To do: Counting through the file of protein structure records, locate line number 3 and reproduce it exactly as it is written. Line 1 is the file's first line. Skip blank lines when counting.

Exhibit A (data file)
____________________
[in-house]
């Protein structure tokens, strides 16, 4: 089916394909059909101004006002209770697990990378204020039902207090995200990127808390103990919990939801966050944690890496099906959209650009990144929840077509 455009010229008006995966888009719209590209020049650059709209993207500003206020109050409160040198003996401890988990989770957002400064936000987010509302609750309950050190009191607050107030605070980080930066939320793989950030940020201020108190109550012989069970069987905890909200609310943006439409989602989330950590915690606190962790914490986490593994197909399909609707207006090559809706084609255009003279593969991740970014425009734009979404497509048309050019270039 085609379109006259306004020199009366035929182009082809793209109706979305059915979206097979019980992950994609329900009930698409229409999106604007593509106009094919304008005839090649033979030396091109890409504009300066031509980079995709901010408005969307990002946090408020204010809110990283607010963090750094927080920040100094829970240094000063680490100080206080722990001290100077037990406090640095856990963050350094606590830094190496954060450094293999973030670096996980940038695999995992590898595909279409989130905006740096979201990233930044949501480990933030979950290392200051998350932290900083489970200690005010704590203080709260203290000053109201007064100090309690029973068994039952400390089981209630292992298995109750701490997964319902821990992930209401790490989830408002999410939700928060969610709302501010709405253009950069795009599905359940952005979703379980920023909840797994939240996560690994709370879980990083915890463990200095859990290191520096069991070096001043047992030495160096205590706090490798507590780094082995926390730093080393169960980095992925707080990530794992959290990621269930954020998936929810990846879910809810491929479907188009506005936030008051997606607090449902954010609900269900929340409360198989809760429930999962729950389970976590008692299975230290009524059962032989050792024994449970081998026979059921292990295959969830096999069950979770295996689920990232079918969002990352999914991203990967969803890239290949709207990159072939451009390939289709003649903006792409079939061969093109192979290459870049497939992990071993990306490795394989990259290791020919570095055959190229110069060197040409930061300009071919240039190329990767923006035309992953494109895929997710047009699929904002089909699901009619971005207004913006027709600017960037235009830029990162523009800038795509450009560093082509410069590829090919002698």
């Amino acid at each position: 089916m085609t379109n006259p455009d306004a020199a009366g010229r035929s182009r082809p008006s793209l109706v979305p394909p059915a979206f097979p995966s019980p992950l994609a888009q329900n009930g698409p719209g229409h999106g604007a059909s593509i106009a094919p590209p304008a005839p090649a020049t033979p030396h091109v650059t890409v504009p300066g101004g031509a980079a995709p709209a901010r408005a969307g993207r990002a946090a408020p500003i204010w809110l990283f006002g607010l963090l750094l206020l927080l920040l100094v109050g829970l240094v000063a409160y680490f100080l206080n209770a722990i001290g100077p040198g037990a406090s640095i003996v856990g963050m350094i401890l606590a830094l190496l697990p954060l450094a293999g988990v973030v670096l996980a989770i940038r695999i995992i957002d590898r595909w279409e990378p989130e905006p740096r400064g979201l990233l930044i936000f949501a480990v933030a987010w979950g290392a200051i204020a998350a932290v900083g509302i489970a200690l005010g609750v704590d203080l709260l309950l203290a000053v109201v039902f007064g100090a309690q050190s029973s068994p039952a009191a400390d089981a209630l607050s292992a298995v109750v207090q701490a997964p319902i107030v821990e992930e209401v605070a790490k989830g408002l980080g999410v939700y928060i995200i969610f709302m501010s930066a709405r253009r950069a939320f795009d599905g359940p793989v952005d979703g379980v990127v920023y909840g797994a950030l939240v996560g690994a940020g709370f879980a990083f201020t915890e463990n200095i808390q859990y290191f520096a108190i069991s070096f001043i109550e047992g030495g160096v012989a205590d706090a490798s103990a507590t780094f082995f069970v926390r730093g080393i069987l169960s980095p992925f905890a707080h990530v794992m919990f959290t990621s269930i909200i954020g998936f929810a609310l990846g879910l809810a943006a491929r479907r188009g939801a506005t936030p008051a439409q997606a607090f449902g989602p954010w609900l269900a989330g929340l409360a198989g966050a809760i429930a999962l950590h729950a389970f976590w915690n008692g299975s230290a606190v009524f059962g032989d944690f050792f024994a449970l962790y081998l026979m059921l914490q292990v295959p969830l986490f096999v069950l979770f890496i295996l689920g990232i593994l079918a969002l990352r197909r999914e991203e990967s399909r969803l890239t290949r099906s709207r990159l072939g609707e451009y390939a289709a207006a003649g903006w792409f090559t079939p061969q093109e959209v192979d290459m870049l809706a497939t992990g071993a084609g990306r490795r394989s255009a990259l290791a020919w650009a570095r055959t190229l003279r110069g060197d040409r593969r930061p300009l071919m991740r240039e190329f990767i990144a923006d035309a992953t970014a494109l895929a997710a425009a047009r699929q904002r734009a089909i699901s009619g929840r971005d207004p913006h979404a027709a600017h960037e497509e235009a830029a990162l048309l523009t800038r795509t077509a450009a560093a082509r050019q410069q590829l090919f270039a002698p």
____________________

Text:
């Amino acid at each position: 089916m085609t379109n006259p455009d306004a020199a009366g010229r035929s182009r082809p008006s793209l109706v979305p394909p059915a979206f097979p995966s019980p992950l994609a888009q329900n009930g698409p719209g229409h999106g604007a059909s593509i106009a094919p590209p304008a005839p090649a020049t033979p030396h091109v650059t890409v504009p300066g101004g031509a980079a995709p709209a901010r408005a969307g993207r990002a946090a408020p500003i204010w809110l990283f006002g607010l963090l750094l206020l927080l920040l100094v109050g829970l240094v000063a409160y680490f100080l206080n209770a722990i001290g100077p040198g037990a406090s640095i003996v856990g963050m350094i401890l606590a830094l190496l697990p954060l450094a293999g988990v973030v670096l996980a989770i940038r695999i995992i957002d590898r595909w279409e990378p989130e905006p740096r400064g979201l990233l930044i936000f949501a480990v933030a987010w979950g290392a200051i204020a998350a932290v900083g509302i489970a200690l005010g609750v704590d203080l709260l309950l203290a000053v109201v039902f007064g100090a309690q050190s029973s068994p039952a009191a400390d089981a209630l607050s292992a298995v109750v207090q701490a997964p319902i107030v821990e992930e209401v605070a790490k989830g408002l980080g999410v939700y928060i995200i969610f709302m501010s930066a709405r253009r950069a939320f795009d599905g359940p793989v952005d979703g379980v990127v920023y909840g797994a950030l939240v996560g690994a940020g709370f879980a990083f201020t915890e463990n200095i808390q859990y290191f520096a108190i069991s070096f001043i109550e047992g030495g160096v012989a205590d706090a490798s103990a507590t780094f082995f069970v926390r730093g080393i069987l169960s980095p992925f905890a707080h990530v794992m919990f959290t990621s269930i909200i954020g998936f929810a609310l990846g879910l809810a943006a491929r479907r188009g939801a506005t936030p008051a439409q997606a607090f449902g989602p954010w609900l269900a989330g929340l409360a198989g966050a809760i429930a999962l950590h729950a389970f976590w915690n008692g299975s230290a606190v009524f059962g032989d944690f050792f024994a449970l962790y081998l026979m059921l914490q292990v295959p969830l986490f096999v069950l979770f890496i295996l689920g990232i593994l079918a969002l990352r197909r999914e991203e990967s399909r969803l890239t290949r099906s709207r990159l072939g609707e451009y390939a289709a207006a003649g903006w792409f090559t079939p061969q093109e959209v192979d290459m870049l809706a497939t992990g071993a084609g990306r490795r394989s255009a990259l290791a020919w650009a570095r055959t190229l003279r110069g060197d040409r593969r930061p300009l071919m991740r240039e190329f990767i990144a923006d035309a992953t970014a494109l895929a997710a425009a047009r699929q904002r734009a089909i699901s009619g929840r971005d207004p913006h979404a027709a600017h960037e497509e235009a830029a990162l048309l523009t800038r795509t077509a450009a560093a082509r050019q410069q590829l090919f270039a002698p």